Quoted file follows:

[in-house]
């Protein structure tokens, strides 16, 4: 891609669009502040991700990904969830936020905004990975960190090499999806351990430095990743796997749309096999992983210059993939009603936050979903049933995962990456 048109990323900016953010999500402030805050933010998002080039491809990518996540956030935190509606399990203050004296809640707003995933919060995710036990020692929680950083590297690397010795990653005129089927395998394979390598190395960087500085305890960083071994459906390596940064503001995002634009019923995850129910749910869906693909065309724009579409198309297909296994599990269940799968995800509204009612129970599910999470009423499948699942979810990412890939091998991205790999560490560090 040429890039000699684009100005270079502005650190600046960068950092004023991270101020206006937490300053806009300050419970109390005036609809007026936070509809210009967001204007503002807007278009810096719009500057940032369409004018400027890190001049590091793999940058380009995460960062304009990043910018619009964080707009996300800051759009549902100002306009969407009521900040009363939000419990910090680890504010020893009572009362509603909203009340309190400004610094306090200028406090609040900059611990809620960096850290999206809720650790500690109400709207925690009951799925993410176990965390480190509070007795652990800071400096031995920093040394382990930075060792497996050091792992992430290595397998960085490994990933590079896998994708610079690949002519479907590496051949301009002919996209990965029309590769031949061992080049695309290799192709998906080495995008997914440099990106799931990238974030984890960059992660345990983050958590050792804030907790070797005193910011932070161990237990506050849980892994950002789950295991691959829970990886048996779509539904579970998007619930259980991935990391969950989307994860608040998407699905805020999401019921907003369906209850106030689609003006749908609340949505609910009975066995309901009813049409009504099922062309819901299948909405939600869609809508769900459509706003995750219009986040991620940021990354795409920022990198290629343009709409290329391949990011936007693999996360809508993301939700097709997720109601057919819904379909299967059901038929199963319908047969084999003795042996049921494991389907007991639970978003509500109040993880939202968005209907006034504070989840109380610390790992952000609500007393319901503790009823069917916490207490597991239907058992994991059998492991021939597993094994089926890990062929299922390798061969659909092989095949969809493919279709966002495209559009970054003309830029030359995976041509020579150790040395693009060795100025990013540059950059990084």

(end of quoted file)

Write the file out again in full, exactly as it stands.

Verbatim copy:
[in-house]
């Protein structure tokens, strides 16, 4: 891609669009502040991700990904969830936020905004990975960190090499999806351990430095990743796997749309096999992983210059993939009603936050979903049933995962990456 048109990323900016953010999500402030805050933010998002080039491809990518996540956030935190509606399990203050004296809640707003995933919060995710036990020692929680950083590297690397010795990653005129089927395998394979390598190395960087500085305890960083071994459906390596940064503001995002634009019923995850129910749910869906693909065309724009579409198309297909296994599990269940799968995800509204009612129970599910999470009423499948699942979810990412890939091998991205790999560490560090 040429890039000699684009100005270079502005650190600046960068950092004023991270101020206006937490300053806009300050419970109390005036609809007026936070509809210009967001204007503002807007278009810096719009500057940032369409004018400027890190001049590091793999940058380009995460960062304009990043910018619009964080707009996300800051759009549902100002306009969407009521900040009363939000419990910090680890504010020893009572009362509603909203009340309190400004610094306090200028406090609040900059611990809620960096850290999206809720650790500690109400709207925690009951799925993410176990965390480190509070007795652990800071400096031995920093040394382990930075060792497996050091792992992430290595397998960085490994990933590079896998994708610079690949002519479907590496051949301009002919996209990965029309590769031949061992080049695309290799192709998906080495995008997914440099990106799931990238974030984890960059992660345990983050958590050792804030907790070797005193910011932070161990237990506050849980892994950002789950295991691959829970990886048996779509539904579970998007619930259980991935990391969950989307994860608040998407699905805020999401019921907003369906209850106030689609003006749908609340949505609910009975066995309901009813049409009504099922062309819901299948909405939600869609809508769900459509706003995750219009986040991620940021990354795409920022990198290629343009709409290329391949990011936007693999996360809508993301939700097709997720109601057919819904379909299967059901038929199963319908047969084999003795042996049921494991389907007991639970978003509500109040993880939202968005209907006034504070989840109380610390790992952000609500007393319901503790009823069917916490207490597991239907058992994991059998492991021939597993094994089926890990062929299922390798061969659909092989095949969809493919279709966002495209559009970054003309830029030359995976041509020579150790040395693009060795100025990013540059950059990084």